The Rising of the Moon Summary & Explanation 11th Class in English


Isabella Augusta Persse, better known as Lady Gregory, wrote the play The Rising of the Moon in the early 1900s. It is a comedic tale of police officers and an escaped prisoner they are trying to find, and it explores some of the dynamics between English and Irish people as well as prisoners and their captors.

In the story, a prisoner has escaped from jail and is on the loose. Three men, a sergeant, and two junior assistants are distributing flyers trying to aid in his capture, offering a sum of one hundred pounds, which, at the time was an incredible amount.

After passing out flyers, the men separate and the sergeant decides to sit and wait out on a quay to see if the prisoner can be captured. While he rests there, he thinks about the wealth one would have if they received the hundred pounds, and a man comes up to him.


  1. Sergeant: He is an irresponsible but brave policeman. Furthermore, he is easily fooled and he seeks acknowledgment.
  2. The Ragged man: He is a brave man because he can escape from jail and he is a smart man because he can deceive the sergeant well.
  3. Policeman B: He is an obedient policeman because he obeys whatever the sergeant says. Moreover, he cares about the Sergeant when he suggests the sergeant accept the lantern when he left him.
  4. Policeman X: He is an obedient man and he respects the Sergeant.

The Police were in search of the wanted criminal

On a moonlit night at an Irish wharf by the sea, three Irish policemen in the service of the occupying English government pasted up wanted posters for a clever escaped political criminal. Convinced that the escaped rebel might creep to the water’s edge to be rescued by sea, they all hoped to capture him for the hundred-pound reward and perhaps even a promotion.

The Sergeant sent his two younger assistants with the only lantern to post more leaflets around town while, uneasily, he kept watch at the water’s edge.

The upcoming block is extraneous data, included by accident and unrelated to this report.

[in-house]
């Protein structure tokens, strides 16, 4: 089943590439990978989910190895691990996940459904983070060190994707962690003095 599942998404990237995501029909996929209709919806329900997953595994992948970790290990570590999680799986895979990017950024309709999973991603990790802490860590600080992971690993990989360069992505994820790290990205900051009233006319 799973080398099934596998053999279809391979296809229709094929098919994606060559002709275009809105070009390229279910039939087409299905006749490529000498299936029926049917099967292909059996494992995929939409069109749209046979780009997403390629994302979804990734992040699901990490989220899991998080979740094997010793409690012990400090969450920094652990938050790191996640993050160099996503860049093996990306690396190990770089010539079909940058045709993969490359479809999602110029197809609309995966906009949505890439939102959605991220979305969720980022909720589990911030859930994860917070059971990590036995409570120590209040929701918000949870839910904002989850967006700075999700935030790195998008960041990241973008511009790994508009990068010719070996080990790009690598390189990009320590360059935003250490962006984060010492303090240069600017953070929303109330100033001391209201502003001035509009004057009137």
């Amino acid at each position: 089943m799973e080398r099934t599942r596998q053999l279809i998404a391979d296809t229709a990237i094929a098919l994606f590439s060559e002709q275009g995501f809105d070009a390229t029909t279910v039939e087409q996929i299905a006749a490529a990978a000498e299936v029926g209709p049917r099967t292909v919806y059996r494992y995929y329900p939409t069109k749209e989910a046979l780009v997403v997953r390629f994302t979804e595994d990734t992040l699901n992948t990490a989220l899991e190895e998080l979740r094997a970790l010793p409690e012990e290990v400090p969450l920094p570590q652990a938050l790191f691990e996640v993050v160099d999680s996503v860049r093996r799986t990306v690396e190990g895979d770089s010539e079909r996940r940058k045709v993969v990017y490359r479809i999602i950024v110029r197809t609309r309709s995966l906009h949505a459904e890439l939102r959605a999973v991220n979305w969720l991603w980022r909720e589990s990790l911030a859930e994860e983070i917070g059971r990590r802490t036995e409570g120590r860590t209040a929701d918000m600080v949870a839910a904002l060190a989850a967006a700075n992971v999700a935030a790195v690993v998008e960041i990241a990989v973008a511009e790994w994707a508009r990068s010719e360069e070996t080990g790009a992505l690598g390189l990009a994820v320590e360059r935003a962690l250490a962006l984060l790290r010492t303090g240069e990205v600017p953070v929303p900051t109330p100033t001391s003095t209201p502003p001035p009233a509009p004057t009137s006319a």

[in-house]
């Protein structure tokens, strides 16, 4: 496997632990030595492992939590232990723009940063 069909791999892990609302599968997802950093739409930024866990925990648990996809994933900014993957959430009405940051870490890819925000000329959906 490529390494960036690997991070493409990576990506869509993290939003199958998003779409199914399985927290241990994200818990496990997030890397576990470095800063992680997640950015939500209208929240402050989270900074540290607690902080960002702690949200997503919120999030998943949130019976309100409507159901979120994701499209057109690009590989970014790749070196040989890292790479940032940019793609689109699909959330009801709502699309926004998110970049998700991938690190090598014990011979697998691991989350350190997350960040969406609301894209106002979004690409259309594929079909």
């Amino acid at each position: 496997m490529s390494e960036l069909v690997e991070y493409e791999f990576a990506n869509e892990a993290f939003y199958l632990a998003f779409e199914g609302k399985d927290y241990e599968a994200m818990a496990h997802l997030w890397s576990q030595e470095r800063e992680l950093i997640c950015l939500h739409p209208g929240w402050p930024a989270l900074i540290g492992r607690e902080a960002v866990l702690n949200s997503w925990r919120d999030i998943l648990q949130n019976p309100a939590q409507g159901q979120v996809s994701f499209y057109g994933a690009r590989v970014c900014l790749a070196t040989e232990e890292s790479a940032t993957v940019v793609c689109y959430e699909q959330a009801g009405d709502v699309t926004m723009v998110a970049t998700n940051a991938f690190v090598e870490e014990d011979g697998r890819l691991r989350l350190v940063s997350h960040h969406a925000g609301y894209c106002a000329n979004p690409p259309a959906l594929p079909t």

The Ragged Man tries to escape the Sergeant

 A man in rags tried to slip past the Sergeant, explaining that he merely wanted to sell some songs to incoming sailors. The Ragged Man identified himself as “Jimmy Walsh”, a ballad singer. When the man headed toward the steps to the water, the Sergeant stopped him, insisting that “Jimmy” leaves by way of town.

Trying to interest the officer in his songs, the man sang a few ballads to the protesting Sergeant, who wanted only to keep the area clear so he could catch the fleeing prisoner if he appeared. He ordered the man to leave the area immediately.

The Ragged Man pretended to start toward town but stopped to comment on the face on the poster, saying that he knew the man well. Interested, the Sergeant’s changed his mind about sending the Ragged man away, and insisted that the stranger stay to furnish more information about the fugitive. The Ragged Man described a dark, dangerous, muscular man who was an expert with many weapons, then he hinted at previous murders of policemen on moonlit nights exactly like the present one.

The Sergeant lets the Ragged man stay with him

Frightened, the Sergeant gladly accepted the Ragged Man’s offer to stay with him on the wharf to help look for the escaped murderer. Sitting back-to-back on a barrel to have a full view of the dock area, the two men smoked pipes together to calm the Sergeant’s nerves. The Sergeant confessed that police work was difficult, especially for family men, because the officers spent long hours on dangerous missions.

Accompanying the Sergeant’s lament, the Ragged Man started to sing a traditional, sentimental song about lovers and the beautiful Irish countryside. Then he began a nationalistic ballad about a legend, oppressed old Irishwoman named Granuaile.

The Sergeant stopped him, protesting that it was inappropriate to sing about Irish oppression when political tempers were flaring between Ireland and England. His ragged companion replied that he was only singing the song to keep up his spirits on their dangerous and lonely watch.

Then the Ragged Man grabbed his chest as if the forbidden singing was necessary to calm his frightened heart, so the pitying Sergeant allowed him to continue his ballad. Again, the man sang about the fabled Irish martyr, Granuaile, but this time he inserted the wrong lyrics. Immediately, the Sergeant corrected the man and sang the proper line, revealing his knowledge of a rebel song, even though he was supposed to be loyal to the English rulers.